In the crypto world, investors and traders are still recovering from the traumatic experience of the Terra ecosystem collapse. Several months earlier, the cryptocurrency LUNA lost more than 90% of its value in a “death spiral” as its algorithmic stablecoin UST fell out of sync with the US dollar, and caused panic selling. 

In the same crisis, crypto lending and exchange Celsius and Voyager Digital saw a “bank run”. Users were not able to withdraw their funds, and painfully discovered that the two well-known names in the crypto space had used their funds to save themselves. Their tokens, CEL and VGX respectively, fell to zero within a few days.

Little did we know that the events that took place several months earlier would reoccur with FTX, one of the world’s biggest crypto exchanges. 

A hole in the balance sheet

Earlier this week, a CoinDesk investigation revealed  that Alameda Research had been borrowing money from FTX, and it is using FTT tokens as collateral. This was shown from a study of the company’s leaked balance sheet.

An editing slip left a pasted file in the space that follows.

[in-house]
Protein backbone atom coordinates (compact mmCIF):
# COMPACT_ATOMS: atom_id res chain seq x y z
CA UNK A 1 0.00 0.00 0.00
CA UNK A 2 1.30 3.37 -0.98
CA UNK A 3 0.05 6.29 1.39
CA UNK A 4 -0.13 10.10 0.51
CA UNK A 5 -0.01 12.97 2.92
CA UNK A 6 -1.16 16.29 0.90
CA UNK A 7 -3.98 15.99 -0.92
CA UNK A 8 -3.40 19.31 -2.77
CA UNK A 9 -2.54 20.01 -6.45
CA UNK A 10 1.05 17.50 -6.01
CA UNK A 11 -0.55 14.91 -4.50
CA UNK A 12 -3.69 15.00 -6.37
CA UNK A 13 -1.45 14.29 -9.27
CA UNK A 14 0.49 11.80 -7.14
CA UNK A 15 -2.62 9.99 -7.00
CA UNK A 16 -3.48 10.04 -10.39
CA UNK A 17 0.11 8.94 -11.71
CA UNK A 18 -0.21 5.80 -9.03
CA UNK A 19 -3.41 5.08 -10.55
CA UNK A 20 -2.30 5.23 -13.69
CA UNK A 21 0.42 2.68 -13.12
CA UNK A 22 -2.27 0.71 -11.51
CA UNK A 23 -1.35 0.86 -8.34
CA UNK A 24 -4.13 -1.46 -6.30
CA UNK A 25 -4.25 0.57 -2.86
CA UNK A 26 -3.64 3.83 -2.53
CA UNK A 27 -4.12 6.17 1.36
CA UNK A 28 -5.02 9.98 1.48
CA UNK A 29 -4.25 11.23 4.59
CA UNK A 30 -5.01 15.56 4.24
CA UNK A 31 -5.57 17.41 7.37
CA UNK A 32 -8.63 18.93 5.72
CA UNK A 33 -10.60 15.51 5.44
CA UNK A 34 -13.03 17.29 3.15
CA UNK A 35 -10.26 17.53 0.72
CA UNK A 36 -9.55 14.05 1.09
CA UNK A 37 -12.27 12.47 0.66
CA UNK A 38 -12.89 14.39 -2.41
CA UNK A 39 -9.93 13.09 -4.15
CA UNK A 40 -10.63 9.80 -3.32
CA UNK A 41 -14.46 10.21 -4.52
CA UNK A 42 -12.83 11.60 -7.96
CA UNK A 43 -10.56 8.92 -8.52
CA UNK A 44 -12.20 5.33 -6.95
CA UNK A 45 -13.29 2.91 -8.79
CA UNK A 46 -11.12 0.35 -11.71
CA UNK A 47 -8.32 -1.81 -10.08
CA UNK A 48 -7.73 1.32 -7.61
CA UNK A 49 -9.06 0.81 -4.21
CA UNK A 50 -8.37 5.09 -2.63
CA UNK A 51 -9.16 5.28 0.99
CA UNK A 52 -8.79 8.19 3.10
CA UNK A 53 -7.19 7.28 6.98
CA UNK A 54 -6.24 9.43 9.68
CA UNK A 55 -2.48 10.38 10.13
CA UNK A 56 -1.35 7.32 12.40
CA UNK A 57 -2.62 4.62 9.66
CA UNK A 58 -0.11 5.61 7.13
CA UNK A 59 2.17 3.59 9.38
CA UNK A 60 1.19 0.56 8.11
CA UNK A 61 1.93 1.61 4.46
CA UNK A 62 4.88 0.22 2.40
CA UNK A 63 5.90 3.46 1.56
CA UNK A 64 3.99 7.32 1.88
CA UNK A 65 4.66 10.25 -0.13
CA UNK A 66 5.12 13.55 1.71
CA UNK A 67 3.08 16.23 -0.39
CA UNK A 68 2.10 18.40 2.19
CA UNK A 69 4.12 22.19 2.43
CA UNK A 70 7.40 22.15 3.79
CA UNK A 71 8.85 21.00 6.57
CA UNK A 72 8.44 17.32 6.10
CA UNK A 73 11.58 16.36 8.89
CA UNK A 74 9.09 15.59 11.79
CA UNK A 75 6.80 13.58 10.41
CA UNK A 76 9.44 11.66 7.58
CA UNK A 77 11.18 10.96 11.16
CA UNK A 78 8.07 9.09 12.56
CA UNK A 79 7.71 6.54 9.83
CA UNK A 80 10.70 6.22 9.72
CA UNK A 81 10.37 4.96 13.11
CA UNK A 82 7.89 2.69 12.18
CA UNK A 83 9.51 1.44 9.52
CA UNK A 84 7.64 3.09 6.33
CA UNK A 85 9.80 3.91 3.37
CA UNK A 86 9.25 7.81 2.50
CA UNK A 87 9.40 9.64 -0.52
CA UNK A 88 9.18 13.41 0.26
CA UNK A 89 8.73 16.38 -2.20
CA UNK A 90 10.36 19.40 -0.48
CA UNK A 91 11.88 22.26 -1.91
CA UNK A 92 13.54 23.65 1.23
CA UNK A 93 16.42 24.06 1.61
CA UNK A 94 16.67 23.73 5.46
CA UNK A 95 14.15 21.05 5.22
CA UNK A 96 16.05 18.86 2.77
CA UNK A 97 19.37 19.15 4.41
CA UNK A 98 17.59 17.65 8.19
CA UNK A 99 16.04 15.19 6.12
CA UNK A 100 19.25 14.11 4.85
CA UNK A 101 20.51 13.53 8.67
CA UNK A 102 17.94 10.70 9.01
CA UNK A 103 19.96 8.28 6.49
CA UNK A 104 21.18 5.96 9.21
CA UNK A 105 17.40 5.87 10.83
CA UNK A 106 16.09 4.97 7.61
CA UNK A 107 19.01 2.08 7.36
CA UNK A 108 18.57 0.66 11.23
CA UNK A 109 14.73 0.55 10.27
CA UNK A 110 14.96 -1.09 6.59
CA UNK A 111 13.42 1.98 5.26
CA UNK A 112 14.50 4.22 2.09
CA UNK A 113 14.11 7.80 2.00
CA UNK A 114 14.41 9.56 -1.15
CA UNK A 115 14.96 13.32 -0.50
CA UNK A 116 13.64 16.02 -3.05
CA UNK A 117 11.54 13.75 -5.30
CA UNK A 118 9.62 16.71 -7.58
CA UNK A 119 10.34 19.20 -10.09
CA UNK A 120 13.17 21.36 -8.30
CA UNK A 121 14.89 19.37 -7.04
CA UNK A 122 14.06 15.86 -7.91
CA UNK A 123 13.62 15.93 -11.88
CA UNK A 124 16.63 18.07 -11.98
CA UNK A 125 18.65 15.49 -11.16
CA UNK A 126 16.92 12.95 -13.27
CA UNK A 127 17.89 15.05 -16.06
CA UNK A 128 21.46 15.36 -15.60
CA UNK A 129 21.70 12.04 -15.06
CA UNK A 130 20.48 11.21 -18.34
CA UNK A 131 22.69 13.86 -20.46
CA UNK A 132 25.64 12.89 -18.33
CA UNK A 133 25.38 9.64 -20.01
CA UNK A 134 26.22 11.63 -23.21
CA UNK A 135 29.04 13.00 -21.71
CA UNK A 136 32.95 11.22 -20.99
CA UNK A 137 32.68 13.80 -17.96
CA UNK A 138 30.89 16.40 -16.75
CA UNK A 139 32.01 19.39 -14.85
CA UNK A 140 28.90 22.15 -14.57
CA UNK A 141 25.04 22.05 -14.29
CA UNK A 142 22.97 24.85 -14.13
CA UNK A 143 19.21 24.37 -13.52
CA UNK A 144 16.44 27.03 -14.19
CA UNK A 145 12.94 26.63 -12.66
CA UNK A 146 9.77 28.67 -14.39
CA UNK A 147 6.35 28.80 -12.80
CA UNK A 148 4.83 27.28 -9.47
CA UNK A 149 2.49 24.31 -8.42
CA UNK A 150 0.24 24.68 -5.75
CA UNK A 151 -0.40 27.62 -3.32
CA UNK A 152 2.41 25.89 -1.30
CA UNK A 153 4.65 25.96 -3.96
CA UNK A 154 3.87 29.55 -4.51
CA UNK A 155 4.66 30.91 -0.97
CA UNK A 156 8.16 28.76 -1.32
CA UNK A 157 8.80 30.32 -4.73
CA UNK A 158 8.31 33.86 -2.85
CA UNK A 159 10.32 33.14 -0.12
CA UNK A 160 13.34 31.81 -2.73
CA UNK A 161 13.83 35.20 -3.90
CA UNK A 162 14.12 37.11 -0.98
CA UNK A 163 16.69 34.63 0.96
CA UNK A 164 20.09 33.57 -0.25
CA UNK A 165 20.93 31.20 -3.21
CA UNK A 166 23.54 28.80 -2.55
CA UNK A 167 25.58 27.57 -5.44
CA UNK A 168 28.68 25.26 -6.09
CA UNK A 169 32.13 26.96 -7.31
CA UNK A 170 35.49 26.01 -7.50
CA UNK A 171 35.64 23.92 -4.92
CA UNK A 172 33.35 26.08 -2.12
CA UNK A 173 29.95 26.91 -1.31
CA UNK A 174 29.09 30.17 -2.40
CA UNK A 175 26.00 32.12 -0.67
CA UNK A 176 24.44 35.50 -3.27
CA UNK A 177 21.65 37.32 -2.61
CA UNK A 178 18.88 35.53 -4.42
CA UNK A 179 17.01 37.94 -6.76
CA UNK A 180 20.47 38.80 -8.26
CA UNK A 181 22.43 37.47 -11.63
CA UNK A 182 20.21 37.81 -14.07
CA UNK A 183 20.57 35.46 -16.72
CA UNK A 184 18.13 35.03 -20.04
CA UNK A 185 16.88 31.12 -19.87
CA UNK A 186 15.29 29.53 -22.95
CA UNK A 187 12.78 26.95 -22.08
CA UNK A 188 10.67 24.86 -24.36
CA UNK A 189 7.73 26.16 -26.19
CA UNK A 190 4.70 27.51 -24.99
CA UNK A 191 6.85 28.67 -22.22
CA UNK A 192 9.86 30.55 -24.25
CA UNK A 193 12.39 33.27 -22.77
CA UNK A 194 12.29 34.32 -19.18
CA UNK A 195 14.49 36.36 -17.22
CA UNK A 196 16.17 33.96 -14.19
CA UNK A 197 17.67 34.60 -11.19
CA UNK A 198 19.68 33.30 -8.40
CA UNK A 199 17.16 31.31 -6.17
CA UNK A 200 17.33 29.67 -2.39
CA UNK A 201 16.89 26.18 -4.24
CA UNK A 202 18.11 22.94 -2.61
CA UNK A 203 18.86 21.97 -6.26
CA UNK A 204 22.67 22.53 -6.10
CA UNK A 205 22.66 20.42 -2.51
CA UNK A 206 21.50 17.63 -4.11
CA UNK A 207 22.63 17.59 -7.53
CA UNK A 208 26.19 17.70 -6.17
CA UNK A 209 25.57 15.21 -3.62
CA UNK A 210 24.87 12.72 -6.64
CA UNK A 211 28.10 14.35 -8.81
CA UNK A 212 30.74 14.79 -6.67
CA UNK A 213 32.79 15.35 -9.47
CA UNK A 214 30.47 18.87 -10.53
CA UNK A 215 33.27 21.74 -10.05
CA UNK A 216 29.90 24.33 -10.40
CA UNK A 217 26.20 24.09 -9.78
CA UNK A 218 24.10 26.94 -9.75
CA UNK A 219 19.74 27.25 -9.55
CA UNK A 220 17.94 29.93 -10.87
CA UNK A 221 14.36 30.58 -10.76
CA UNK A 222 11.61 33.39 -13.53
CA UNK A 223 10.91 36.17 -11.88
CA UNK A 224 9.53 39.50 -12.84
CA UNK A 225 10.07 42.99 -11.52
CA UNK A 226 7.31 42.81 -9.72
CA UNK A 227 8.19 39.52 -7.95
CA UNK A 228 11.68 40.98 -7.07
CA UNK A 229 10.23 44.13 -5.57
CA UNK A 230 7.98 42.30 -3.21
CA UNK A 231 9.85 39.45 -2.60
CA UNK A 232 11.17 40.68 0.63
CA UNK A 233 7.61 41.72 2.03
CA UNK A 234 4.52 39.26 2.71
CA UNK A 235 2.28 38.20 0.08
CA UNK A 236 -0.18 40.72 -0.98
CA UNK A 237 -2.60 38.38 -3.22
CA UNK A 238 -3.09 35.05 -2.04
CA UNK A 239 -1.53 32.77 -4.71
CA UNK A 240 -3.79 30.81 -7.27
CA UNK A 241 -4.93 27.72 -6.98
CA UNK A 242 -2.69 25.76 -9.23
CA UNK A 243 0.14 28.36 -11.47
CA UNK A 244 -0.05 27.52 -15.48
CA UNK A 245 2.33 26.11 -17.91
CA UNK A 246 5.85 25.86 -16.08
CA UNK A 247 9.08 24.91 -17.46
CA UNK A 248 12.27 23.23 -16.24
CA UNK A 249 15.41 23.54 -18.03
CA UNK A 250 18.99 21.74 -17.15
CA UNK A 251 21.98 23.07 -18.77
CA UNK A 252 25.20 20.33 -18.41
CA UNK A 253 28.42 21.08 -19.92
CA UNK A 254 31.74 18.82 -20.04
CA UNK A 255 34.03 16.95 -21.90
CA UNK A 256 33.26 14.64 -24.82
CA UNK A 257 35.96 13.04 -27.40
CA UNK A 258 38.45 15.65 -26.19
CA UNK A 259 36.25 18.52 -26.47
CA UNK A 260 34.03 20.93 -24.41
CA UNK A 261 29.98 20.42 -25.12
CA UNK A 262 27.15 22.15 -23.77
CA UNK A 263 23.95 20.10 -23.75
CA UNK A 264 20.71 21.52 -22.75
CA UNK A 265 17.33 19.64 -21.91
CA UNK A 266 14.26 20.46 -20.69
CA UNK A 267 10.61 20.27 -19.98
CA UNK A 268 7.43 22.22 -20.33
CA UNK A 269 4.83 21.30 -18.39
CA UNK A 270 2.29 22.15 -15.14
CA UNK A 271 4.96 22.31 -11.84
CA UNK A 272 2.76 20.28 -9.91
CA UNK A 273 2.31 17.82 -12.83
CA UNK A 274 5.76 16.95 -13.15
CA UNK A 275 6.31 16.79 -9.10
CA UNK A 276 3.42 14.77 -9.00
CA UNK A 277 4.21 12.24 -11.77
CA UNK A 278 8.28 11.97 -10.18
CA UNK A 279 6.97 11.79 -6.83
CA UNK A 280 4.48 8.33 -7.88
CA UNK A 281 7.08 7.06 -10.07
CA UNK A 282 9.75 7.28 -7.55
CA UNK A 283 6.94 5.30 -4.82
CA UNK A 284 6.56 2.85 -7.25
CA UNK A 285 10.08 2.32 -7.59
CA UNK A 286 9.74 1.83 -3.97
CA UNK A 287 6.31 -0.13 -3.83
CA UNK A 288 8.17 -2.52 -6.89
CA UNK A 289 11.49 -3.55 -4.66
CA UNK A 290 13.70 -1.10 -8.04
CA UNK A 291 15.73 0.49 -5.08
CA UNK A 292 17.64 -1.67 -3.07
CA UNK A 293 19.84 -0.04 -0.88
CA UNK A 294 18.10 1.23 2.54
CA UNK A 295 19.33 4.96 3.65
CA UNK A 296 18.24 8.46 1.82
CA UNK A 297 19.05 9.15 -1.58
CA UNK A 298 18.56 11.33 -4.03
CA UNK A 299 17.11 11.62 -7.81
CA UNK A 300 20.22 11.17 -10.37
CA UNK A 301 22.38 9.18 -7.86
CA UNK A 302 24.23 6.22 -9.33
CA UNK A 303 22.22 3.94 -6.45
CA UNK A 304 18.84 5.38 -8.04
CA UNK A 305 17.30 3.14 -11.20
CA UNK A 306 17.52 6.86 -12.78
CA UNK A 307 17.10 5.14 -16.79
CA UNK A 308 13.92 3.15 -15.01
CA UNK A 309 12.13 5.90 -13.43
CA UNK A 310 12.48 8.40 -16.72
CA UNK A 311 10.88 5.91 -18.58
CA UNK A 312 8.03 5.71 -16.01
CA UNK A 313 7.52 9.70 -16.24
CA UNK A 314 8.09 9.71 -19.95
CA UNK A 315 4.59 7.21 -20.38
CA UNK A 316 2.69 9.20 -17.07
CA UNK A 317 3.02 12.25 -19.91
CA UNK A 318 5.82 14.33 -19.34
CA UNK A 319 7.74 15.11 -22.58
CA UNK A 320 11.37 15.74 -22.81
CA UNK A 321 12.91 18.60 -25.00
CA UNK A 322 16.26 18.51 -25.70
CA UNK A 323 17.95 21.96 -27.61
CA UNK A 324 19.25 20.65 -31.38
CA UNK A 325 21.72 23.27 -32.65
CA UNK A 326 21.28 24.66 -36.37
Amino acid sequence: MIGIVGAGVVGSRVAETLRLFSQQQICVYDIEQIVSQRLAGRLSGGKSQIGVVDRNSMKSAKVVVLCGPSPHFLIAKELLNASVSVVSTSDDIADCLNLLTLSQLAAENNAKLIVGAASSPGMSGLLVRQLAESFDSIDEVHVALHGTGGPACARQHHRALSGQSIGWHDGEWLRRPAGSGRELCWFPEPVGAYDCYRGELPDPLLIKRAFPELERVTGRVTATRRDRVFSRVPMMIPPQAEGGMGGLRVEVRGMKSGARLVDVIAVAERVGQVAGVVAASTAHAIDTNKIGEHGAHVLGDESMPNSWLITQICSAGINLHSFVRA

This is considered a red flag for two reasons — first, this shows that Alameda and FTX are not really independent of each other as SBF claimed before. Then, it’s a matter of where the money came from.

According to Bloomberg, FTX held 16 billion dollars in customer assets, but it managed to fund its sister company $10 billion using FTT tokens as collateral, instead of other tokens that are not associated with FTX. 

To understand the fragility of the situation, let’s imagine a publicly traded bank. The bank does what the bank does, which is to reinvest a portion of the depositors’ money for its own profit, whilst having enough within its reserves to honour customer withdrawals.

For some reason, a business owner uses the bank’s stock as collateral for borrowing money. The bank also didn’t do its due diligence in ensuring the right reserve balance.

The owner believes that in the event that they aren’t able to return the money, the bank can take its own equity and sell it for liquid cash. The bank reassures critics that they have the liquidity.  

But what happens when the bank’s stock price drops? The collateral wouldn’t be equal to the amount of borrowed (customers’) money. Liquidity means nothing if the borrower’s collateral does not cover their debt. That would just mean the bank has become insolvent.